Herd-Worthy Because: Great ideas for folks looking to revamp awkward family heirlooms. 

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Author: Miami Herald

TitleCuban immigrants share precious family heirlooms to show history of Cuban exiles

Herd-Worthy Because: Memories of a life since past, experienced through heirlooms of all kinds. “These are not only memories but items of everyday use when Cuba existed as a nation…[These shirts] were on the streets of Havana. They lived there.”

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Author: The Sydney Morning Herald (Contributed by the New England Historic Genealogical Society)

Title: “Foster kids to get digital ‘memory box’ to store their precious keepsakes

Herd-Worthy Because: Read this one if you have time.

To help store the keepsakes of the state’s 18,000 children in foster care, leading child welfare agency Barnardos Australia has developed a digital ‘memory box.'”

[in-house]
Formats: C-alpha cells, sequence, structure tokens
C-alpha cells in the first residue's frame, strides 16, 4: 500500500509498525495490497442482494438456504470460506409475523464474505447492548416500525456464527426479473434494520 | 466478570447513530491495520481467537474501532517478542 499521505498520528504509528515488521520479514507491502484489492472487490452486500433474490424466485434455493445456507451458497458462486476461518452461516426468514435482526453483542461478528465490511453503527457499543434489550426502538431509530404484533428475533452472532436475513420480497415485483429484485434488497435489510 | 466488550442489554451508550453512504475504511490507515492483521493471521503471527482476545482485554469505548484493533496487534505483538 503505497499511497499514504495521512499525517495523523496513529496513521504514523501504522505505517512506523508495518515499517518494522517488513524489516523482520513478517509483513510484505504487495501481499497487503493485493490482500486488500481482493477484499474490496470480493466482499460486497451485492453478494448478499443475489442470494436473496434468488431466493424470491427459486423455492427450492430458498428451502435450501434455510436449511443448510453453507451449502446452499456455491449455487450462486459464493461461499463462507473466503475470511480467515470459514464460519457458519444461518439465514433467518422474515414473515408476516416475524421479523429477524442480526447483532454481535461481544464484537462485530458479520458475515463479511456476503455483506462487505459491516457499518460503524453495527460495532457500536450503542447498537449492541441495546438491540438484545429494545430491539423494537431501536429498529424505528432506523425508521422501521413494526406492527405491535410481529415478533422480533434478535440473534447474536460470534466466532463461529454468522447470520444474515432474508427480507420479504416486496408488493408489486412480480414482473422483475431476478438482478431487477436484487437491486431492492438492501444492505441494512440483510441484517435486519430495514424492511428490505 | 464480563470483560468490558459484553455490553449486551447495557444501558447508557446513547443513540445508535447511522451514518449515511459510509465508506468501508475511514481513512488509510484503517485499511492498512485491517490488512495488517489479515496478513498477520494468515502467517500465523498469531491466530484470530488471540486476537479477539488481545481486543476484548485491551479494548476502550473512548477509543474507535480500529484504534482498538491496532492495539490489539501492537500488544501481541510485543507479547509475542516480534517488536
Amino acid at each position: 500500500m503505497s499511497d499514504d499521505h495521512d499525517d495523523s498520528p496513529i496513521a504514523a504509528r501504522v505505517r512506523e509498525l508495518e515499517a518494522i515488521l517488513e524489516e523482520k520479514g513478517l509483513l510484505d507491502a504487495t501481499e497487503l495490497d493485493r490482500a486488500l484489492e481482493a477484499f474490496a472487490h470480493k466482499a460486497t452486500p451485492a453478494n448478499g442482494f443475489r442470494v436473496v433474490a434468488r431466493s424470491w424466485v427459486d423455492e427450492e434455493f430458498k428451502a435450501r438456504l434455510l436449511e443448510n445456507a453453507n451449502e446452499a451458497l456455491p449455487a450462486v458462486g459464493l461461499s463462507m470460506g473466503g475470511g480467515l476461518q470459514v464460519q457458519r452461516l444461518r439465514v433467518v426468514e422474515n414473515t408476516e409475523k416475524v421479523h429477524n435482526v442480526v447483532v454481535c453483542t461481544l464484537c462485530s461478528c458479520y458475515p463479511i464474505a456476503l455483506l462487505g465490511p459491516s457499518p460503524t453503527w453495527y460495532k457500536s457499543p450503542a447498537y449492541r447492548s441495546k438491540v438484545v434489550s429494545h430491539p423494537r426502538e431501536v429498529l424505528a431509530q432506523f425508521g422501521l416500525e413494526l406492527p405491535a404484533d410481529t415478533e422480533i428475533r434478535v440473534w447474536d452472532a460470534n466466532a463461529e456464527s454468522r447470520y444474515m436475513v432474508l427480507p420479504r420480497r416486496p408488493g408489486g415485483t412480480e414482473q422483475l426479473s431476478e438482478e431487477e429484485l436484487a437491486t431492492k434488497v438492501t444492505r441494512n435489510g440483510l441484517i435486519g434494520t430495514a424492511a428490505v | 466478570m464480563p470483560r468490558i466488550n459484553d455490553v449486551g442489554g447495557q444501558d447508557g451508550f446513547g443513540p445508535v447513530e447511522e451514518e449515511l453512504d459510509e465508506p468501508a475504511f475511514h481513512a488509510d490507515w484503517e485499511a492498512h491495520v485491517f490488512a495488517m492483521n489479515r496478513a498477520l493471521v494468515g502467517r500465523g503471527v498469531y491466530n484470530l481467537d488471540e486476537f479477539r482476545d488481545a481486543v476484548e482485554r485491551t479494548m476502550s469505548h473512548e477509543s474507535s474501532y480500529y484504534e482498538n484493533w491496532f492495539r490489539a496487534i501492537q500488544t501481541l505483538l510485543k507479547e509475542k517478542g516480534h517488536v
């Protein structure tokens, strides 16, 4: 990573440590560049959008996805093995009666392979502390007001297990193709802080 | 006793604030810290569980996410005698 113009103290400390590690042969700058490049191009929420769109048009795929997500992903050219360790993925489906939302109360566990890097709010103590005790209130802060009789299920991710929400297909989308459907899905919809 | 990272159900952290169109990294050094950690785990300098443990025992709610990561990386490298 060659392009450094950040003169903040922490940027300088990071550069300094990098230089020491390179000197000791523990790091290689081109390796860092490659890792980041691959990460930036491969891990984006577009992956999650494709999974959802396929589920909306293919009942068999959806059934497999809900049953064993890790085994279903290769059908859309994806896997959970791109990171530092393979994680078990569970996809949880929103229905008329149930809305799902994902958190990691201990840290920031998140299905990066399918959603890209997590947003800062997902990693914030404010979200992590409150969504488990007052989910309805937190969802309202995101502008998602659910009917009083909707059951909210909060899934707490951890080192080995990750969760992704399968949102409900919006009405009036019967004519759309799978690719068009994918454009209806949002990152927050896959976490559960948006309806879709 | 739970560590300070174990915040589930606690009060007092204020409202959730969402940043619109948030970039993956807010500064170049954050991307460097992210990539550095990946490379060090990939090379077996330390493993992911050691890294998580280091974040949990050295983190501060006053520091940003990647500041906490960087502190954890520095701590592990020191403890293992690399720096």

What a great and important concept to protect the memories and family histories of our most vulnerable.

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Author: The Emporia Gazette (Referred by the New England Historic Genealogical Society)

TitleOne heck of a hand-me-down: 1928 Model A Ford passed to fifth generation

Herd-Worthy Because: The story behind a 1928 Model A Ford that has trickled down through the same family since it was bought fresh off of the assembly line.

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HERD-FamilyHistory,etc.

Author: The News & Observer (Raleigh, N.C.)

TitleFarewell to my great-grandpa’s house, and my sort-of history

Herd-Worthy Because: An interesting — and honest — account of the author’s ties to his grandfather’s central Pennsylvania home. The author discovers how sometimes one’s connection to a place sounds better on paper than it actually feels in real life and how part of honoring a connection is sometimes letting go of it.

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Author: The Cheerful Word

TitleWhy your stories are worth telling: Part 1”